Tsuga Heterophylla - Western Hemlock

Tsuga Heterophylla - Western Hemlock

Image Credit: Roland Tanglao

Common name(s): Western hemlock, Pacific hemlock, west coast hemlock

Identification: average 30-50 meters in height, the uppermost branch usually appears weighted and bends

Needles: there are two types of needles: long and short; the longer needles are situated side by side in a uniform pattern; the shorter needles grow sporadically on the upper part of the twig; all needles are thin, flat, stiff, and smaller than any other conifers in the region; color is yellowish-green with a whitish color on the underside

Fruit: cones are small (about 1.5-2.5 cm) and come in great quantity; greenish in color and turn brown with age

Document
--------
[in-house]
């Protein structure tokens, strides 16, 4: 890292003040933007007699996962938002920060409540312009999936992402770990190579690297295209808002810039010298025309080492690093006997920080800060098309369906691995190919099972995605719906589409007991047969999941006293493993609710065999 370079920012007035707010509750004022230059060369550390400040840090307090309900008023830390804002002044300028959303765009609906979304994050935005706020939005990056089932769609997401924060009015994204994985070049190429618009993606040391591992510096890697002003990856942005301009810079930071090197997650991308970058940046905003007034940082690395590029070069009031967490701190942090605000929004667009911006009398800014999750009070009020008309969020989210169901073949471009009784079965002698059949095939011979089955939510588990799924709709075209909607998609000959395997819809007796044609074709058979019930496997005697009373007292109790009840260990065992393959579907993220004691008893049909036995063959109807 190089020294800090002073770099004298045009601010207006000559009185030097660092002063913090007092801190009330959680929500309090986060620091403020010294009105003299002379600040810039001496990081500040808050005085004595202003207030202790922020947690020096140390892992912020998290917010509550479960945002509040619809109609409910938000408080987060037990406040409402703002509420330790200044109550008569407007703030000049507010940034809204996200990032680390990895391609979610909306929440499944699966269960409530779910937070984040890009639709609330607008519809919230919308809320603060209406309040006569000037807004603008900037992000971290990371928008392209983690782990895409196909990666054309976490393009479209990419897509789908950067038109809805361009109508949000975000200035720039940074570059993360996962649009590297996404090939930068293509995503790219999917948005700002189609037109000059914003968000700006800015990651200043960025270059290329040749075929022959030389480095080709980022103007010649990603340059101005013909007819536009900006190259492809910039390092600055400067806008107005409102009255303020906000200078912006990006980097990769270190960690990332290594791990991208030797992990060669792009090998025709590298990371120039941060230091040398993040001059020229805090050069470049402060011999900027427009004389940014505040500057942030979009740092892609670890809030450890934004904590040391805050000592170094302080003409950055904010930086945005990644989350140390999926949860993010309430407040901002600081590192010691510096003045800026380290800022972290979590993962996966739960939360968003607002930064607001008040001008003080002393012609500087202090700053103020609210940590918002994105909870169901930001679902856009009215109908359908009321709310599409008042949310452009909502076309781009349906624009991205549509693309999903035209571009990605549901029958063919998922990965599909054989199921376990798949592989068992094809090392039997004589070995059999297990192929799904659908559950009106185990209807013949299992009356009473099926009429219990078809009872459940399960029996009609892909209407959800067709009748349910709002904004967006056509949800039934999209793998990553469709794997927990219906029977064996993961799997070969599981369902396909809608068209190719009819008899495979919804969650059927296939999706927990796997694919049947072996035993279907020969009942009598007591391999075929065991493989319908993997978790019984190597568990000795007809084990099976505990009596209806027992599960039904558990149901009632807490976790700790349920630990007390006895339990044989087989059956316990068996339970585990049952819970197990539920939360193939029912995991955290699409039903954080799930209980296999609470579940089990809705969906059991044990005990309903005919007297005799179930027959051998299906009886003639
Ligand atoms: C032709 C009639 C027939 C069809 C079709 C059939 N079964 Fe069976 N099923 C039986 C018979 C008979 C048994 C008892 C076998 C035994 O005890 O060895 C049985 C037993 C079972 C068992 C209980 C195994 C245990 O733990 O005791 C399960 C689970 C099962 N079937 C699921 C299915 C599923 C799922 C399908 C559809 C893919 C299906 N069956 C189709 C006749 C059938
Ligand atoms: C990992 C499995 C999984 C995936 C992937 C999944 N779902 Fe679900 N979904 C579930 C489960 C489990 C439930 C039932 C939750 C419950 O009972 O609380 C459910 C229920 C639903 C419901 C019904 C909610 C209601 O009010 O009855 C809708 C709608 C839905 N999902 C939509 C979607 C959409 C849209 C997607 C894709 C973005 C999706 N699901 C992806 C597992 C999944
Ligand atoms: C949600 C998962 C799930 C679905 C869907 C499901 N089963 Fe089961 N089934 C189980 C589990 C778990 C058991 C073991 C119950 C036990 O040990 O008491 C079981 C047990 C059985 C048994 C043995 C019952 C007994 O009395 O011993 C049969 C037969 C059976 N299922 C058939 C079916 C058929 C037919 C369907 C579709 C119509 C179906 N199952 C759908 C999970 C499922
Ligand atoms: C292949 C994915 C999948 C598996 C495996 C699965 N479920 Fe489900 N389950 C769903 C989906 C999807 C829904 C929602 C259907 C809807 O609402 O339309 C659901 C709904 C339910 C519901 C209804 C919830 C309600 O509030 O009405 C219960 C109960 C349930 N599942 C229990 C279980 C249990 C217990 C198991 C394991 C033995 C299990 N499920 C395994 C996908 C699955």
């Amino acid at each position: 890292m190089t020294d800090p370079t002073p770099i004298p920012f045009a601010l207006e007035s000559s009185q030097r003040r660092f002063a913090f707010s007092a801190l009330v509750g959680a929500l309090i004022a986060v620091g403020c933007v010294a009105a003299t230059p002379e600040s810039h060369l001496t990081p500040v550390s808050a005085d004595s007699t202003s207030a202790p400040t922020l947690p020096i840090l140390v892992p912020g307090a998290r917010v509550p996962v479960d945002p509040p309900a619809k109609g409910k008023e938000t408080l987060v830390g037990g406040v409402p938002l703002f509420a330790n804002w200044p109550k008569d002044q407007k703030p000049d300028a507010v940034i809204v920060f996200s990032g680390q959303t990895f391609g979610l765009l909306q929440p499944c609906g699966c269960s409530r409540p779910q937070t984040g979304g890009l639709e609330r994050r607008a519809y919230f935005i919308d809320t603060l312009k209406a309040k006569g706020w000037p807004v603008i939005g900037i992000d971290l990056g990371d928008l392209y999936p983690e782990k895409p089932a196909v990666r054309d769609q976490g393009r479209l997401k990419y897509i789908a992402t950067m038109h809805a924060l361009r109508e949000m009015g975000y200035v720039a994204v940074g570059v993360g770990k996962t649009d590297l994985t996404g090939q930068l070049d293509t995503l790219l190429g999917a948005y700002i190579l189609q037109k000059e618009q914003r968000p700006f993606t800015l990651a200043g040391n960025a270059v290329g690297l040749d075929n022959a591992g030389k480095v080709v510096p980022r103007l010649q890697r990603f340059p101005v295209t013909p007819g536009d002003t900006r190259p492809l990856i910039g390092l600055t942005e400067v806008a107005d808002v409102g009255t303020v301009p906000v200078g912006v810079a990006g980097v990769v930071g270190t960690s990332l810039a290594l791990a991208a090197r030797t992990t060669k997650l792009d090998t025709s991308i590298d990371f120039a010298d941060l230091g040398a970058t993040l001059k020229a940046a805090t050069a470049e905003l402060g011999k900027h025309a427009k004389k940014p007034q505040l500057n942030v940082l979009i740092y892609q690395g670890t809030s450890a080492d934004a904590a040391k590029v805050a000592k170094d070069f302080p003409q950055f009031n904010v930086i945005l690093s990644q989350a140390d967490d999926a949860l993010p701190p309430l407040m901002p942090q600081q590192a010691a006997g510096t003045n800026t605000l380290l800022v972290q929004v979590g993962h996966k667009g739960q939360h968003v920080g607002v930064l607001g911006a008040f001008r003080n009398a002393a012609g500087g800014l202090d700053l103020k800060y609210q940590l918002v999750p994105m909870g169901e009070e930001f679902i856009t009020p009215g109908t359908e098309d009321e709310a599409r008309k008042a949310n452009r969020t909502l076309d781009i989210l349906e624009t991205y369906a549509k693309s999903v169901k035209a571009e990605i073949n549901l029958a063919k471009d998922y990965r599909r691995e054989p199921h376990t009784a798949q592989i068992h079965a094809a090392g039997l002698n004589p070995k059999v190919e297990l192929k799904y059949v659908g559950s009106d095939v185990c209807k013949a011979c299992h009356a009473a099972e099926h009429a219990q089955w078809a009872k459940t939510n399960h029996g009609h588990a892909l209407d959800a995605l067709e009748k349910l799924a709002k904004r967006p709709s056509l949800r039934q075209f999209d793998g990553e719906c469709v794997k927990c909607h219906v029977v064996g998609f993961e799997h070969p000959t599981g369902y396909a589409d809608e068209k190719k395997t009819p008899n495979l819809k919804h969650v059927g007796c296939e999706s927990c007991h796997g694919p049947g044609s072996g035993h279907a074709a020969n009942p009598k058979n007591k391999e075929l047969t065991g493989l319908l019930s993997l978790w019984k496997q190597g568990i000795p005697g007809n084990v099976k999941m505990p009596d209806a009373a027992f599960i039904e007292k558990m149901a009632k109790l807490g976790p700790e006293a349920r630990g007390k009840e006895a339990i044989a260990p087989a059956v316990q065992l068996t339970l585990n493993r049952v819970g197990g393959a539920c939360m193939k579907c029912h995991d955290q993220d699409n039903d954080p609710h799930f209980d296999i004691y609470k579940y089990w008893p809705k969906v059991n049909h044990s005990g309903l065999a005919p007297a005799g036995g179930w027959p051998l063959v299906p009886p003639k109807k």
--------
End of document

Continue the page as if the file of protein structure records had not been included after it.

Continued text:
Habitat: mild climates where fog and precipitation common; sometimes found in stream beds

Ecology: Tsuga hetecrophylla provides food for birds, butterflies and moths including the western hemlock looper and the phantom hemlock looper.  For the most part the birds eat the cone seeds and needles.  Birds, also, will nest in the crevices and holes in older trees.  Deer, elk and rabbits browse on the young seedlings.  If living near a stream or river frequented by beaver, they enjoy eating young western hemlock.

Image Credit: Menchi